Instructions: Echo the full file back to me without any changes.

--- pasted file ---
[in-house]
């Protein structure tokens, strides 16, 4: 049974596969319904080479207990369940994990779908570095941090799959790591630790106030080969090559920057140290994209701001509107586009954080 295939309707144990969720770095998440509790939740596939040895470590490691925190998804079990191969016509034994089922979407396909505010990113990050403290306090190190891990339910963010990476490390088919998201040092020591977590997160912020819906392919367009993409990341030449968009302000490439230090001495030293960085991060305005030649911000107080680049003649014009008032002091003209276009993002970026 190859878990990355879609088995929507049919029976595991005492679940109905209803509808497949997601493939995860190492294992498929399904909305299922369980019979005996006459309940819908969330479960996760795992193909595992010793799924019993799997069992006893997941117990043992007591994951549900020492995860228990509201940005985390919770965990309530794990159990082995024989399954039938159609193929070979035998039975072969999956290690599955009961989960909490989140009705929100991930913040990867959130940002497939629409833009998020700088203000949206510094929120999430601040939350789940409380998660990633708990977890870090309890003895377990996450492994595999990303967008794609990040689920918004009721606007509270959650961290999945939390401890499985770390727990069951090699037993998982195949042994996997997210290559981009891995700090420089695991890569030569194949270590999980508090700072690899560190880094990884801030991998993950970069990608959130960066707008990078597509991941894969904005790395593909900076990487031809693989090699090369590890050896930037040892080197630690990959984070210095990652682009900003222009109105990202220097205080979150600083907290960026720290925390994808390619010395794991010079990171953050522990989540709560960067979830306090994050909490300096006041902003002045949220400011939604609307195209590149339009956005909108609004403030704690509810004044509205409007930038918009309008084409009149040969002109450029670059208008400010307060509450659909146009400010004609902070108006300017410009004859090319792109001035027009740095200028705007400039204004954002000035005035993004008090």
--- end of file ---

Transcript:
[in-house]
């Protein structure tokens, strides 16, 4: 049974596969319904080479207990369940994990779908570095941090799959790591630790106030080969090559920057140290994209701001509107586009954080 295939309707144990969720770095998440509790939740596939040895470590490691925190998804079990191969016509034994089922979407396909505010990113990050403290306090190190891990339910963010990476490390088919998201040092020591977590997160912020819906392919367009993409990341030449968009302000490439230090001495030293960085991060305005030649911000107080680049003649014009008032002091003209276009993002970026 190859878990990355879609088995929507049919029976595991005492679940109905209803509808497949997601493939995860190492294992498929399904909305299922369980019979005996006459309940819908969330479960996760795992193909595992010793799924019993799997069992006893997941117990043992007591994951549900020492995860228990509201940005985390919770965990309530794990159990082995024989399954039938159609193929070979035998039975072969999956290690599955009961989960909490989140009705929100991930913040990867959130940002497939629409833009998020700088203000949206510094929120999430601040939350789940409380998660990633708990977890870090309890003895377990996450492994595999990303967008794609990040689920918004009721606007509270959650961290999945939390401890499985770390727990069951090699037993998982195949042994996997997210290559981009891995700090420089695991890569030569194949270590999980508090700072690899560190880094990884801030991998993950970069990608959130960066707008990078597509991941894969904005790395593909900076990487031809693989090699090369590890050896930037040892080197630690990959984070210095990652682009900003222009109105990202220097205080979150600083907290960026720290925390994808390619010395794991010079990171953050522990989540709560960067979830306090994050909490300096006041902003002045949220400011939604609307195209590149339009956005909108609004403030704690509810004044509205409007930038918009309008084409009149040969002109450029670059208008400010307060509450659909146009400010004609902070108006300017410009004859090319792109001035027009740095200028705007400039204004954002000035005035993004008090």